The IEEE 1394 interface, was developed in the late 1980s by Apple. Apple called this interface FireWire to put a more consumer oriented name to it. This interface is a serial bus interface standard for high-speed communications and synchronous real-time data transfer. Basically, we all know it as a method to transfer data from a storage device to a computer.
When firewire was first developed, the real competition was serial cable transfer or a brand new standard called USB. But firewire was hundreds of times faster than USB. This allowed firewire to become the standard for video camera data transfer as video moved into the digital arena.
Many Mac users were first introduced to using firewire with a video camera. A firewire connected video camera was an important part of Apple’s iMovie introduction because using this type of camera interface allowed the new iMovie software to not only load the video data but to control the playback of the camera. This was a huge advance from the need to press play on the camera and then capture on the computer. It allowed iMovie to become the standard for video production in homes and businesses world wide.
But firewire not only allowed video data transfer, it allowed data transfer of all types. Firewire harddisks became the gold standard on the Macintosh side of computing as people used the fast transfer ability to have quick backups and even use the external drives to run the operating system of their computers. Eventually, USB caught up in speed with USB2 but because USB was a shared bus system, slower devices or multiple devices on the bus reduced the speed to a crawl.
Firewire advanced to be twice the speed of USB2 but it never really caught on as the video camera industry moved to solid state memory and memory card storage. This left firewire to primarily a disk storage interface.
For years, I have recommended firewire to mac users (and PC users with a firewire interface) for harddrive storage. It has always had better throughput than USB2 and it was chainable so you could add an additional drive to the chain and get more storage.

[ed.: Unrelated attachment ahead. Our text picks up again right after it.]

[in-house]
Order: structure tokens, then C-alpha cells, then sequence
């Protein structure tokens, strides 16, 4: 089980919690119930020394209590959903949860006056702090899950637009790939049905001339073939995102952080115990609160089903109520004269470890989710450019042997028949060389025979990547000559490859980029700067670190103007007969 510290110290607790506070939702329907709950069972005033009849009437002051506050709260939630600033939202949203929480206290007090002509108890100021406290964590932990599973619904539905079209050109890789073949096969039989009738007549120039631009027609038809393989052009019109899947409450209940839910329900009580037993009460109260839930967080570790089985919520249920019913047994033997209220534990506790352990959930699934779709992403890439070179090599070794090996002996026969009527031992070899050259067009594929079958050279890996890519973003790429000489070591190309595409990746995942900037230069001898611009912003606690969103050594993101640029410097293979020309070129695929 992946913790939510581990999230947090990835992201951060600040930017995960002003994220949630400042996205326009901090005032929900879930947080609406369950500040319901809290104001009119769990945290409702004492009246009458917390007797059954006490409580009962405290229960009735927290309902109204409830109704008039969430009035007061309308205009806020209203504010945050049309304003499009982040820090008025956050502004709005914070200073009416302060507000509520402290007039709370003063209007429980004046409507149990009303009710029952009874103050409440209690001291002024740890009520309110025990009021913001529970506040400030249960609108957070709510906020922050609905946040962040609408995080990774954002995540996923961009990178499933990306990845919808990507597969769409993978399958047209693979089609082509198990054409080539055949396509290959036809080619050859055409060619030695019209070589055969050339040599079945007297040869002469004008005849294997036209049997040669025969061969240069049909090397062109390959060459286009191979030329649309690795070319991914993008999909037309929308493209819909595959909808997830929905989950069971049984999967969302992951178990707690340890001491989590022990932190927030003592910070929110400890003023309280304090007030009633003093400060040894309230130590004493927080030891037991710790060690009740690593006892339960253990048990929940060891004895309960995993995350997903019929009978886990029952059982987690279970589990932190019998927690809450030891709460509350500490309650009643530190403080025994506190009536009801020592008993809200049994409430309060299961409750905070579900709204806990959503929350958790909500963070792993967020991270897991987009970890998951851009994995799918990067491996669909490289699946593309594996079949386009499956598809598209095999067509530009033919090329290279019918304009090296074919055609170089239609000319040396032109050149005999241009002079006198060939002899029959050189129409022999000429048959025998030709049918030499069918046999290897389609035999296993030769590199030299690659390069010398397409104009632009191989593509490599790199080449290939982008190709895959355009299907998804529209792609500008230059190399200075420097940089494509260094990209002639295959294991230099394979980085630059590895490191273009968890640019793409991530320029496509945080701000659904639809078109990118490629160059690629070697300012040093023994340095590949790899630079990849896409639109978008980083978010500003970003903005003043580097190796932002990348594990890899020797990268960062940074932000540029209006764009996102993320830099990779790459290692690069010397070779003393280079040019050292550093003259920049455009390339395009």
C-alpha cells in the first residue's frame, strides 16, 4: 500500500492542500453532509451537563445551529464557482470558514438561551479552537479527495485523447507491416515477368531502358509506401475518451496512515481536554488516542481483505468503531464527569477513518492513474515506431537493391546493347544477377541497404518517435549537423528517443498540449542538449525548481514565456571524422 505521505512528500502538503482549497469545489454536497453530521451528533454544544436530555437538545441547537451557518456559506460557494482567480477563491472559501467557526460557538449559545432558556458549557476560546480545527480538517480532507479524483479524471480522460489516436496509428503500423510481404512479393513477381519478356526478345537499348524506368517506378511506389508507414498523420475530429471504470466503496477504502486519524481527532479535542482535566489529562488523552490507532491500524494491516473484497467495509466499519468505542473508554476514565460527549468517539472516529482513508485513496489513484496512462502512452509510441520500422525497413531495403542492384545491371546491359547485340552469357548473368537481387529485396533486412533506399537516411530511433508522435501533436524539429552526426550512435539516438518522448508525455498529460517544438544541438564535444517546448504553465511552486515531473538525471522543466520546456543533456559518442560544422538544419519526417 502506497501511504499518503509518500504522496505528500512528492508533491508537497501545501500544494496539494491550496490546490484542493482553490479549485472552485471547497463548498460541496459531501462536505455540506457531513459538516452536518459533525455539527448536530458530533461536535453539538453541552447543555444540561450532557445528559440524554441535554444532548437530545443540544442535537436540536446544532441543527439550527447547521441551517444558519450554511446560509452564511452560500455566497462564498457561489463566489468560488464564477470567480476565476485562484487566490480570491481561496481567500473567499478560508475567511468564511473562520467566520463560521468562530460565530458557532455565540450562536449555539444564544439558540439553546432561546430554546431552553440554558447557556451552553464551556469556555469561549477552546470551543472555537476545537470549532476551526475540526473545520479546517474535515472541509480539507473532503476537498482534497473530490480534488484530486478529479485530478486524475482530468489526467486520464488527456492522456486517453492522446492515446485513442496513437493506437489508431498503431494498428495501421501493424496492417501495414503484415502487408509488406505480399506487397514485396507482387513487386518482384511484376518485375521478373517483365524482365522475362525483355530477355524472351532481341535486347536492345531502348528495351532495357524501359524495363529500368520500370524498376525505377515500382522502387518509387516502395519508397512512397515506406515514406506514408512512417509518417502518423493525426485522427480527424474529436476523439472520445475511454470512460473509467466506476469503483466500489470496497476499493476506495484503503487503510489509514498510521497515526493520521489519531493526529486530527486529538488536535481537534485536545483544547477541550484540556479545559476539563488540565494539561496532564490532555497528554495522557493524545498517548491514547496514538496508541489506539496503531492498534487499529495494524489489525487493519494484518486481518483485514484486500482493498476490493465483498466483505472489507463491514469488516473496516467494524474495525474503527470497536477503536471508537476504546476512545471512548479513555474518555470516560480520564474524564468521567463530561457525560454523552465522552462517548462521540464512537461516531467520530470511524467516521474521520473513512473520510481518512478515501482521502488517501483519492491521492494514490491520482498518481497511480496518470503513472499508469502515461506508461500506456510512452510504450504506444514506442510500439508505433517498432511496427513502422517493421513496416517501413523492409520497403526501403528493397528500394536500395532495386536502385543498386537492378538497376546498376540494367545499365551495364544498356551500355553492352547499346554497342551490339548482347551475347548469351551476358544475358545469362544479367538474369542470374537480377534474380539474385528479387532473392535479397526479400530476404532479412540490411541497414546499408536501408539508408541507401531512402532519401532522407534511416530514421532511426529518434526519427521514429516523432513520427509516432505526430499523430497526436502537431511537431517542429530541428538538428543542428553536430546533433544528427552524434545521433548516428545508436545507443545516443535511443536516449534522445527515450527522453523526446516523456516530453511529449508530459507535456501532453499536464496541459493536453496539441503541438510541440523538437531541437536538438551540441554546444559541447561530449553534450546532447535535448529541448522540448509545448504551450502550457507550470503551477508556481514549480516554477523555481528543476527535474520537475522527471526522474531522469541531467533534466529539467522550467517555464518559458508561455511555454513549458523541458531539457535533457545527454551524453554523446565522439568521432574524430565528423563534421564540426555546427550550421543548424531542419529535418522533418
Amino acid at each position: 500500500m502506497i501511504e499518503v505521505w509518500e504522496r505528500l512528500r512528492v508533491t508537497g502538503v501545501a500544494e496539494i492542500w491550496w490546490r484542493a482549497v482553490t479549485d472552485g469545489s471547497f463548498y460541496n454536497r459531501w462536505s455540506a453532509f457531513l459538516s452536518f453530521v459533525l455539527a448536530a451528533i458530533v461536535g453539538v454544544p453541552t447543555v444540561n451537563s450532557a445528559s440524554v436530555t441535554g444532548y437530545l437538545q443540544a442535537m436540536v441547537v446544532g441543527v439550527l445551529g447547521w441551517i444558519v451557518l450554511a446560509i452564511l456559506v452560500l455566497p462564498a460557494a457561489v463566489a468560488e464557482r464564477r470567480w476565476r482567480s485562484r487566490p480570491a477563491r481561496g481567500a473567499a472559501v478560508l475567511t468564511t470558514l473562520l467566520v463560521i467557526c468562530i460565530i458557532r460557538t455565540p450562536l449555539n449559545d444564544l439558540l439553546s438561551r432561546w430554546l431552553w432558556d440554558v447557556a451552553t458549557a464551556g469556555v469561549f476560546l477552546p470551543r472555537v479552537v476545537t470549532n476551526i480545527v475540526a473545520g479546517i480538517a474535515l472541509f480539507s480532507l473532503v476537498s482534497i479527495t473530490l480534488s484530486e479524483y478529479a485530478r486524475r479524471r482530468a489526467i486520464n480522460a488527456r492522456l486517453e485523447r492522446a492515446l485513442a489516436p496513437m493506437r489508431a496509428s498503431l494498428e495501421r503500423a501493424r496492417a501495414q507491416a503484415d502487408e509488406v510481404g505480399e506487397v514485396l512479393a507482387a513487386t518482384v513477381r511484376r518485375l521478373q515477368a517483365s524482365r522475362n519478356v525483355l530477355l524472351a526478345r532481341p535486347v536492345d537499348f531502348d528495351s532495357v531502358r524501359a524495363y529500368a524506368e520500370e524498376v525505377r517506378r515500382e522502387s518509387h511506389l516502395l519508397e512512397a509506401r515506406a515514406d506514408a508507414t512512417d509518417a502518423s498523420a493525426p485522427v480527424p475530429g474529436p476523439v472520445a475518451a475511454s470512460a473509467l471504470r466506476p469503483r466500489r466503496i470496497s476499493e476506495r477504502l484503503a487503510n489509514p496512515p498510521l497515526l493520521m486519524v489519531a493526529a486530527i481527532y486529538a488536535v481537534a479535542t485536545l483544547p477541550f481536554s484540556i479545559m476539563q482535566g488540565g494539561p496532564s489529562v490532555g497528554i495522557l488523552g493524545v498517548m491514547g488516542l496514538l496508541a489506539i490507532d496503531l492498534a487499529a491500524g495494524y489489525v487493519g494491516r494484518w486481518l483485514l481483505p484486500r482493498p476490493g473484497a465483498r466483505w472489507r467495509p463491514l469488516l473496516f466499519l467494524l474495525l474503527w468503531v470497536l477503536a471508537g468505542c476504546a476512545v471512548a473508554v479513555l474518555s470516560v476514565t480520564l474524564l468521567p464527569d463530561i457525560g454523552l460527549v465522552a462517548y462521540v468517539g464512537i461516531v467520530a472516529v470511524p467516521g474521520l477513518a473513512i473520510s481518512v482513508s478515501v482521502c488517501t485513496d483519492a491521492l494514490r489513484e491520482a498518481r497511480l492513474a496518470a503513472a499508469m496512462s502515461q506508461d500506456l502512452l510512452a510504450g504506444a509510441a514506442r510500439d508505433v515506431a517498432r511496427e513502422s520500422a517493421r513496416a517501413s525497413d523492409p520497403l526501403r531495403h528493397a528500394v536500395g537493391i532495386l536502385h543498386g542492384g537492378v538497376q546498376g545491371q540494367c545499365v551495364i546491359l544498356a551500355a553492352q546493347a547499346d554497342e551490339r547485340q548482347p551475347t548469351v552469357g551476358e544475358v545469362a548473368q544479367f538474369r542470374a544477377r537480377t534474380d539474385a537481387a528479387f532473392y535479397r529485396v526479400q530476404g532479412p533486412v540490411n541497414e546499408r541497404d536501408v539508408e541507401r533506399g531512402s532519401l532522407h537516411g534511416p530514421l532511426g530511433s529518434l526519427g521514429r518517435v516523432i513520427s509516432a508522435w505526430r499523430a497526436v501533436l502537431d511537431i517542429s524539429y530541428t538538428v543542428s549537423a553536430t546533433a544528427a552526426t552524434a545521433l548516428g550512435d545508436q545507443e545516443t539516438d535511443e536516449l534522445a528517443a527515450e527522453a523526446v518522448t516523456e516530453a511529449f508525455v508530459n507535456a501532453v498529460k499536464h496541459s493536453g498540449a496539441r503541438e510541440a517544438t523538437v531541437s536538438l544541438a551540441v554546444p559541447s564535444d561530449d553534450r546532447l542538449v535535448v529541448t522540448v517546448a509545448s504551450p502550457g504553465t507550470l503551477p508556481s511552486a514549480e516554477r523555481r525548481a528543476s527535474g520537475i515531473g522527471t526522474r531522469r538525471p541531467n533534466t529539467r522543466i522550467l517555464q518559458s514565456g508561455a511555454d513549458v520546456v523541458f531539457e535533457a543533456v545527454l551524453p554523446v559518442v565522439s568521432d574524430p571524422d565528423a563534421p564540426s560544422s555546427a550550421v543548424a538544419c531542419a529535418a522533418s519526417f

Unfortunately, that time has passed. Apple has given firewire the boot in early June 2012 with it’s introduction of thinner machines. Firewire was already jettisoned from the MacBook Air since it’s introduction. At first, this was worrisome since USB performance just was not up to the large data transfer tasks. But with the introduction of Thunderbolt in Apple’s new systems, all that remains is availability of peripherals to put the nail in the firewire coffin.
Thunderbolt (originally called Light Peak)is an interface for connecting peripherals to a computer via an expansion bus. Thunderbolt was developed by Intel and Apple together. Thunderbolt provides a much more capable bus than firewire ever did and does so with blinding speed. But the technical capabilities will not kill firewire. The size of the connector is what has done that.
As devices get smaller, the space for a connector becomes precious. Firewire connectors are just too large for new devices while thunderbolt connectors are much smaller. Combine a better technical solution with one that fits and that explains firewire’s demise.
So for Firewire users world wide, it’s been a good run. Fortunately, Apple has introduced a Firewire 800 to Thunderbolt adapter to get us by until our firewire peripherals need to be replaced. Firewire served us well but its time has come for the old parts bin. Faster connectivity is here with thunderbolt and even with USB3 to some extent. Don’t morn it’s passing but revel in the faster data transfers of the future.